Weighing and Balancing Your Motor Coach: Answers to 4 Common Questions

Whether you have just bought your first motor coach or if you are a veteran, questions pop up about weighing in. It’s a critical step that extends the life and your enjoyment of the coach. Here are answers to the questions we hear most frequently:

Why should I weigh my motor coach?

Maintain optimal weight and balance for motor coaches.Motor coaches provide ample storage and amenities, so it’s easy to underestimate just how much yours is carrying. An overloaded coach can set up a chain reaction of costly breakdowns. And unexpected expenses are the last thing you want to worry about when planning a trip. Trouble is easy to prevent, if you adhere to proper weight ratings: these three minimize wear and tear, preserve the health of your motor coach and—most importantly—ensure safety.

What matters most is that your coach is within the Gross Vehicle Weight Rating (GVWR) specified by your manufacturer. Everything you’re carrying, the total weight, should be under the GVWR.

It’s not just the weight, though, it’s also the distribution: Gross Axle Weight Ratings (GAWR) set the parameters for maximum weight each axle can bear.

If you are towing a vehicle, Gross Combined Weight Rating (GCWR) helps you stay within a safe weight for the entire load.

What happens when your coach is over weight? You risk stress on tires and brakes, which can snowball into suspension and other mechanical issues, not to mention dangerous travel situations.

Unequal weight distribution is just as dangerous. It’s possible to be within the proper total GVWR and GAWR ratings but still overstress an axle. The weight must be balanced between all four axles, so that tires aren’t stressed, and the only way to be sure is to weigh each axle separately.

Despite these details, it really isn’t difficult to weigh your motor coach. The first step is to find a scale, preferable a CAT scale, where you can weigh wheel position, overall weight and axle load. It helps to keep a log, so that you have a reference of previous weigh-ins. This will help you track variances and diagnose the source of potential issues—especially if you have noted what was on board at the time.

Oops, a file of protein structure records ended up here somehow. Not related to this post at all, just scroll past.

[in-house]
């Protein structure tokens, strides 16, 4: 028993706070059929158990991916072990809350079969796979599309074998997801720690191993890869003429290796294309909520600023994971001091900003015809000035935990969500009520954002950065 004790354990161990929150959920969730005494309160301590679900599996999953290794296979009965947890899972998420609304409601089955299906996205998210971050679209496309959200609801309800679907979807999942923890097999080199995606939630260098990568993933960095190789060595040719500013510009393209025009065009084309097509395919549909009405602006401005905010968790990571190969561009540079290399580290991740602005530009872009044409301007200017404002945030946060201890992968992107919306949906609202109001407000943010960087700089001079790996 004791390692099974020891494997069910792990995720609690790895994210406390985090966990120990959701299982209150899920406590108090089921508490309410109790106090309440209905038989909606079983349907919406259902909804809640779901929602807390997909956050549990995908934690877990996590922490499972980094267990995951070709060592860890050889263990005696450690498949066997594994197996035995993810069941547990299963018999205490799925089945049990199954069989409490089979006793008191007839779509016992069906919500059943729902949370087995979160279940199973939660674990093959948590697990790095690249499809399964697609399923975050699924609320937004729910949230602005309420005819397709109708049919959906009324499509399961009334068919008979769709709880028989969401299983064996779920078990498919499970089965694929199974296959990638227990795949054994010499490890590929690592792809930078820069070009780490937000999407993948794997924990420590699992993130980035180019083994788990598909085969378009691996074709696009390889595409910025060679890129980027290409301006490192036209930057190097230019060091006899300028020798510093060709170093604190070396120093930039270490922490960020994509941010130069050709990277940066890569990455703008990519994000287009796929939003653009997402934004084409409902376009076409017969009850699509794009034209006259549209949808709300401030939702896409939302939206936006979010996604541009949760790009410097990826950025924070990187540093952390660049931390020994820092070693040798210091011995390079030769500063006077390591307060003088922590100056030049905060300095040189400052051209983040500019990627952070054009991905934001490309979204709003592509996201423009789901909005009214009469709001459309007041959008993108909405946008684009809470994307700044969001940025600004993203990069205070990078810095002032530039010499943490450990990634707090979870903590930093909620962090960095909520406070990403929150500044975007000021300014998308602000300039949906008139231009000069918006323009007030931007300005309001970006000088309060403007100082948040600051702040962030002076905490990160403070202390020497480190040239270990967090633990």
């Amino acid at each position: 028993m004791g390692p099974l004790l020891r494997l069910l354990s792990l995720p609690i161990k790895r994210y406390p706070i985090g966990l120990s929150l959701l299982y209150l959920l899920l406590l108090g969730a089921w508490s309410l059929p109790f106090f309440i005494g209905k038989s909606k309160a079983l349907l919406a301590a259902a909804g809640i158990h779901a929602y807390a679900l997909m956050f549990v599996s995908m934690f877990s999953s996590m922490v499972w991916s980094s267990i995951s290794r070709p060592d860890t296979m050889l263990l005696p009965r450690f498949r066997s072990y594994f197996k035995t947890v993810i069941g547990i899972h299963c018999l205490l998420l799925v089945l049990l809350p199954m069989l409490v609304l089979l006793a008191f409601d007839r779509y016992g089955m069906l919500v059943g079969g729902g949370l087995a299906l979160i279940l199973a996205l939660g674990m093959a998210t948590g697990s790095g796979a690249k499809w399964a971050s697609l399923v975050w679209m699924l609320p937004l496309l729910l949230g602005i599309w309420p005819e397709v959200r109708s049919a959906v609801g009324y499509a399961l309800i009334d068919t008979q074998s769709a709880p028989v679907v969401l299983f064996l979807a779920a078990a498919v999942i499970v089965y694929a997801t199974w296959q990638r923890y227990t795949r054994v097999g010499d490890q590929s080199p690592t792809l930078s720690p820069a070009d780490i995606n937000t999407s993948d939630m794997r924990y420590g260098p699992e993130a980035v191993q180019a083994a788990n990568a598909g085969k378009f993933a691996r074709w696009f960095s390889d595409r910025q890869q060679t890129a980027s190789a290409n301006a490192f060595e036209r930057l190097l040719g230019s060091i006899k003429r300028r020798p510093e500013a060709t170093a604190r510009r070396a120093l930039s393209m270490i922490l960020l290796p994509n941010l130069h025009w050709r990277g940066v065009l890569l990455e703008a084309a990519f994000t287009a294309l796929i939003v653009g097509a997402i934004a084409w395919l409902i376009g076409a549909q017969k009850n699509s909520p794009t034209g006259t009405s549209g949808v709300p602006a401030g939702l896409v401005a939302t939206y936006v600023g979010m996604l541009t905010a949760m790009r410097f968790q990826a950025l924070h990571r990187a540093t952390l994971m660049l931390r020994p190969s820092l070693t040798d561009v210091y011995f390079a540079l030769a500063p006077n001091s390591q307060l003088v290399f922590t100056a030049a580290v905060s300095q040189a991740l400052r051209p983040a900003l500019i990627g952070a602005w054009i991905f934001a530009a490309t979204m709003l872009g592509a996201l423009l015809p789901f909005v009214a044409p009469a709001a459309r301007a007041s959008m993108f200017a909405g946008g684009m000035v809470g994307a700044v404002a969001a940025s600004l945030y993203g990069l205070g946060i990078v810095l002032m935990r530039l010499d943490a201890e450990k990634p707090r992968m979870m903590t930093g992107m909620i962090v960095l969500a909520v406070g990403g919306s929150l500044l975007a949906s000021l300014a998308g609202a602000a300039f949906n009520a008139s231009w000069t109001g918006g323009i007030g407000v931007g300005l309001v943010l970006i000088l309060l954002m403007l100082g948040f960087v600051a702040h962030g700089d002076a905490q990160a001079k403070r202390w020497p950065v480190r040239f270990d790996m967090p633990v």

Motor coaches are complex and sophisticated, but you can preserve yours by maintaining proper overall weight, inflating tires to specification and balancing the load. How much weight can you carry? The Recreational Vehicle Safety & Education Foundation suggests up to 8.3 pounds per gallon in water, 6 in gas, 6.6 in diesel fuel and 4.5 in propane.

Where should I weigh my motor coach?

Moving companies and truck stops are good places to start, but the CAT scale locater will help you find your closest weigh station. Choosing stations along the freeway isn’t encouraged, given urgency from big rig drivers. But you’ll have a seamless experience if you contact the weigh master ahead of time and discuss your goals. He should be familiar with the requirements of your motor coach, which differ from trucks. He’ll guide you through the process.

How often should I weigh my motor coach?

Weigh-in frequency varies according to how much you travel; annually is a good benchmark, and if you add/remove cargo, it would be wise to double check weight distribution.

What is the optimal weight for my motor coach?

What’s optimal for one coach brand may be too much for another. The best approach is to understand your coach’s weight upon purchase—make sure you have manufacturer information, and weigh your coach before adding cargo. Water and fuel add significant amount of weight, so understanding how much the coach weighs before and after adding these necessities helps you juggle the quantities for travel.

Protect your investment: prolong the life and luxury of your motor coach with expert care and check ins.

Our service experts and dealers know your Newmar coach inside and out; they are always available to answer questions and help you preserve your motor coach. Reach out to them any time!




New Call-to-Action


* Photo by Josh Liba

 



Developed by:
Developed by Element Three